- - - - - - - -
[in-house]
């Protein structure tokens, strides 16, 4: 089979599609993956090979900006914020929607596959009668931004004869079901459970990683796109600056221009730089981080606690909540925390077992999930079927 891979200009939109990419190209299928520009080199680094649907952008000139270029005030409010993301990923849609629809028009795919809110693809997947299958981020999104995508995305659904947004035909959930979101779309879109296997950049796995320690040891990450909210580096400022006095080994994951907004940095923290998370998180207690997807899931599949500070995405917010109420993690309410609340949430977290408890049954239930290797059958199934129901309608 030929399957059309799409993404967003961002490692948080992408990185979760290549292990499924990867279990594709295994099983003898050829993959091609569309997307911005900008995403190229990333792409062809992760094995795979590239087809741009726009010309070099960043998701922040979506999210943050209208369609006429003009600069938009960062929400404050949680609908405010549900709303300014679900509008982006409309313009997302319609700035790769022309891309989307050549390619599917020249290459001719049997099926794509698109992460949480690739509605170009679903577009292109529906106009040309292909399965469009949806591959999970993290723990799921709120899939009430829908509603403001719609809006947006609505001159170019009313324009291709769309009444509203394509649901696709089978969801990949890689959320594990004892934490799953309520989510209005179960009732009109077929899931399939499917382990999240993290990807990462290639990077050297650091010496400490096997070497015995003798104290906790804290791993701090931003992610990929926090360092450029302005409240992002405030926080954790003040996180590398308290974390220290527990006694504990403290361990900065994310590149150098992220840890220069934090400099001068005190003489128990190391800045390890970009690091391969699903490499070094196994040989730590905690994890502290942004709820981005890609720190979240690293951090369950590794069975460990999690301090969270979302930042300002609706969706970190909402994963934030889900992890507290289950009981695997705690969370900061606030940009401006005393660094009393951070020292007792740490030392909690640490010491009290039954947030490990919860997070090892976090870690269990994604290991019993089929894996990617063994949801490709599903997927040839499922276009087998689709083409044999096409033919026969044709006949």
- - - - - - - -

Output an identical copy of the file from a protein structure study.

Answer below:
[in-house]
């Protein structure tokens, strides 16, 4: 089979599609993956090979900006914020929607596959009668931004004869079901459970990683796109600056221009730089981080606690909540925390077992999930079927 891979200009939109990419190209299928520009080199680094649907952008000139270029005030409010993301990923849609629809028009795919809110693809997947299958981020999104995508995305659904947004035909959930979101779309879109296997950049796995320690040891990450909210580096400022006095080994994951907004940095923290998370998180207690997807899931599949500070995405917010109420993690309410609340949430977290408890049954239930290797059958199934129901309608 030929399957059309799409993404967003961002490692948080992408990185979760290549292990499924990867279990594709295994099983003898050829993959091609569309997307911005900008995403190229990333792409062809992760094995795979590239087809741009726009010309070099960043998701922040979506999210943050209208369609006429003009600069938009960062929400404050949680609908405010549900709303300014679900509008982006409309313009997302319609700035790769022309891309989307050549390619599917020249290459001719049997099926794509698109992460949480690739509605170009679903577009292109529906106009040309292909399965469009949806591959999970993290723990799921709120899939009430829908509603403001719609809006947006609505001159170019009313324009291709769309009444509203394509649901696709089978969801990949890689959320594990004892934490799953309520989510209005179960009732009109077929899931399939499917382990999240993290990807990462290639990077050297650091010496400490096997070497015995003798104290906790804290791993701090931003992610990929926090360092450029302005409240992002405030926080954790003040996180590398308290974390220290527990006694504990403290361990900065994310590149150098992220840890220069934090400099001068005190003489128990190391800045390890970009690091391969699903490499070094196994040989730590905690994890502290942004709820981005890609720190979240690293951090369950590794069975460990999690301090969270979302930042300002609706969706970190909402994963934030889900992890507290289950009981695997705690969370900061606030940009401006005393660094009393951070020292007792740490030392909690640490010491009290039954947030490990919860997070090892976090870690269990994604290991019993089929894996990617063994949801490709599903997927040839499922276009087998689709083409044999096409033919026969044709006949």